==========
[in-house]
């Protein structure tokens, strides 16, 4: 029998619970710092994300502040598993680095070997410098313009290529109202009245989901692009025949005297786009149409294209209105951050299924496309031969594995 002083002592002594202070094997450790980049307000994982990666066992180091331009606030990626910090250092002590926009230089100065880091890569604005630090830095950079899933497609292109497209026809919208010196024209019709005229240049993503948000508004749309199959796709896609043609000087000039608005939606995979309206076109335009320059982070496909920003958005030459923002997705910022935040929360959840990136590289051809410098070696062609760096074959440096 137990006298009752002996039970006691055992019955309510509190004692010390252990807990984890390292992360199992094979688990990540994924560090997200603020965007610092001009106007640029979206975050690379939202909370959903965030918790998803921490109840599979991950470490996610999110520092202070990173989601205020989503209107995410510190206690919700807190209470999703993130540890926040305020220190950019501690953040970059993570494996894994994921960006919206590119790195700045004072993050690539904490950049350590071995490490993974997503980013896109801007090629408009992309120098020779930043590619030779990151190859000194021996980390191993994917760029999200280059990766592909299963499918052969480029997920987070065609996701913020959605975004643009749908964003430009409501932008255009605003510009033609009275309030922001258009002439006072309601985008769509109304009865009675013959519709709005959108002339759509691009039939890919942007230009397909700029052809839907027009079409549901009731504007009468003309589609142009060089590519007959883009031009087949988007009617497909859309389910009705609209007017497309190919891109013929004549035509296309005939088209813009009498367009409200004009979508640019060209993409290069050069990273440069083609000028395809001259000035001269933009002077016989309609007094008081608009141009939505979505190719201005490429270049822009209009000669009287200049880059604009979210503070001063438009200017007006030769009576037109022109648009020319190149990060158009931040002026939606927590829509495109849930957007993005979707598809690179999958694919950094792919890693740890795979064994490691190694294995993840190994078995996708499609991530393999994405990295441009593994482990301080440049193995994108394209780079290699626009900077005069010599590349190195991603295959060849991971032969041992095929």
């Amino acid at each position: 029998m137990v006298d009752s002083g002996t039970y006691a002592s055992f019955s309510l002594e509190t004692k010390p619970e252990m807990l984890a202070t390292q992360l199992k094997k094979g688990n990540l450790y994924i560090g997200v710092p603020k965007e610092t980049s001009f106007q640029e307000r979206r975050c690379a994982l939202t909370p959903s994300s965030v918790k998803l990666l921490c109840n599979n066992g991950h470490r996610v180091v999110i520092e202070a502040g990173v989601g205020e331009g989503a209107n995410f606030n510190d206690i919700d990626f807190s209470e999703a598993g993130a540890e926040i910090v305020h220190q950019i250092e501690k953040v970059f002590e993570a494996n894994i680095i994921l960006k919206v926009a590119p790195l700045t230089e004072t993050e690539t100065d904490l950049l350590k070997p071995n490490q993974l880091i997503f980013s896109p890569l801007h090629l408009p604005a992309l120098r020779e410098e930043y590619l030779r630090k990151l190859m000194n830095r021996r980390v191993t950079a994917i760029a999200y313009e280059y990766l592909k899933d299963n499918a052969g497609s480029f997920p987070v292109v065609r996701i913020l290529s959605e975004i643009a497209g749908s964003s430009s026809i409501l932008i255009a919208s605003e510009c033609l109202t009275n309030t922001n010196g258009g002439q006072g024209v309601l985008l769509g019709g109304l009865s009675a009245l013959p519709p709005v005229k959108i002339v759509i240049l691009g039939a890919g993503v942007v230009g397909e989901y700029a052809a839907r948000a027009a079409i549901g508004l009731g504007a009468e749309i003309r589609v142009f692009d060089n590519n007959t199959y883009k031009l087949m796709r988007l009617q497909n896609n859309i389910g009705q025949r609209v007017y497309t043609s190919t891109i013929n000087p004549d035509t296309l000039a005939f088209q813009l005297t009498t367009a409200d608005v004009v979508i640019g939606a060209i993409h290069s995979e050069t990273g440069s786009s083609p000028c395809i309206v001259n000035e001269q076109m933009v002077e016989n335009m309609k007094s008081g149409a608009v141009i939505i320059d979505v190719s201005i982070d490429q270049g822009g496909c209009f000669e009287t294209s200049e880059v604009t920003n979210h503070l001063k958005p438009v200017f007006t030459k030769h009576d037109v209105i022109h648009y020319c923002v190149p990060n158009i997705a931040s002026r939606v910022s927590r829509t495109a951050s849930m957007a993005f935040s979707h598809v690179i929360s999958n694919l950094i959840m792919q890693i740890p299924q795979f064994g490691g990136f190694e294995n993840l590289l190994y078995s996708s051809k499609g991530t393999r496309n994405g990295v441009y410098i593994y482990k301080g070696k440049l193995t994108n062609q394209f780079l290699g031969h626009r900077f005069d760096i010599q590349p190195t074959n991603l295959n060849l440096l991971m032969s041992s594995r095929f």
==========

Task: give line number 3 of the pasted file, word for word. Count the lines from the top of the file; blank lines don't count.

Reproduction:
């Amino acid at each position: 029998m137990v006298d009752s002083g002996t039970y006691a002592s055992f019955s309510l002594e509190t004692k010390p619970e252990m807990l984890a202070t390292q992360l199992k094997k094979g688990n990540l450790y994924i560090g997200v710092p603020k965007e610092t980049s001009f106007q640029e307000r979206r975050c690379a994982l939202t909370p959903s994300s965030v918790k998803l990666l921490c109840n599979n066992g991950h470490r996610v180091v999110i520092e202070a502040g990173v989601g205020e331009g989503a209107n995410f606030n510190d206690i919700d990626f807190s209470e999703a598993g993130a540890e926040i910090v305020h220190q950019i250092e501690k953040v970059f002590e993570a494996n894994i680095i994921l960006k919206v926009a590119p790195l700045t230089e004072t993050e690539t100065d904490l950049l350590k070997p071995n490490q993974l880091i997503f980013s896109p890569l801007h090629l408009p604005a992309l120098r020779e410098e930043y590619l030779r630090k990151l190859m000194n830095r021996r980390v191993t950079a994917i760029a999200y313009e280059y990766l592909k899933d299963n499918a052969g497609s480029f997920p987070v292109v065609r996701i913020l290529s959605e975004i643009a497209g749908s964003s430009s026809i409501l932008i255009a919208s605003e510009c033609l109202t009275n309030t922001n010196g258009g002439q006072g024209v309601l985008l769509g019709g109304l009865s009675a009245l013959p519709p709005v005229k959108i002339v759509i240049l691009g039939a890919g993503v942007v230009g397909e989901y700029a052809a839907r948000a027009a079409i549901g508004l009731g504007a009468e749309i003309r589609v142009f692009d060089n590519n007959t199959y883009k031009l087949m796709r988007l009617q497909n896609n859309i389910g009705q025949r609209v007017y497309t043609s190919t891109i013929n000087p004549d035509t296309l000039a005939f088209q813009l005297t009498t367009a409200d608005v004009v979508i640019g939606a060209i993409h290069s995979e050069t990273g440069s786009s083609p000028c395809i309206v001259n000035e001269q076109m933009v002077e016989n335009m309609k007094s008081g149409a608009v141009i939505i320059d979505v190719s201005i982070d490429q270049g822009g496909c209009f000669e009287t294209s200049e880059v604009t920003n979210h503070l001063k958005p438009v200017f007006t030459k030769h009576d037109v209105i022109h648009y020319c923002v190149p990060n158009i997705a931040s002026r939606v910022s927590r829509t495109a951050s849930m957007a993005f935040s979707h598809v690179i929360s999958n694919l950094i959840m792919q890693i740890p299924q795979f064994g490691g990136f190694e294995n993840l590289l190994y078995s996708s051809k499609g991530t393999r496309n994405g990295v441009y410098i593994y482990k301080g070696k440049l193995t994108n062609q394209f780079l290699g031969h626009r900077f005069d760096i010599q590349p190195t074959n991603l295959n060849l440096l991971m032969s041992s594995r095929f």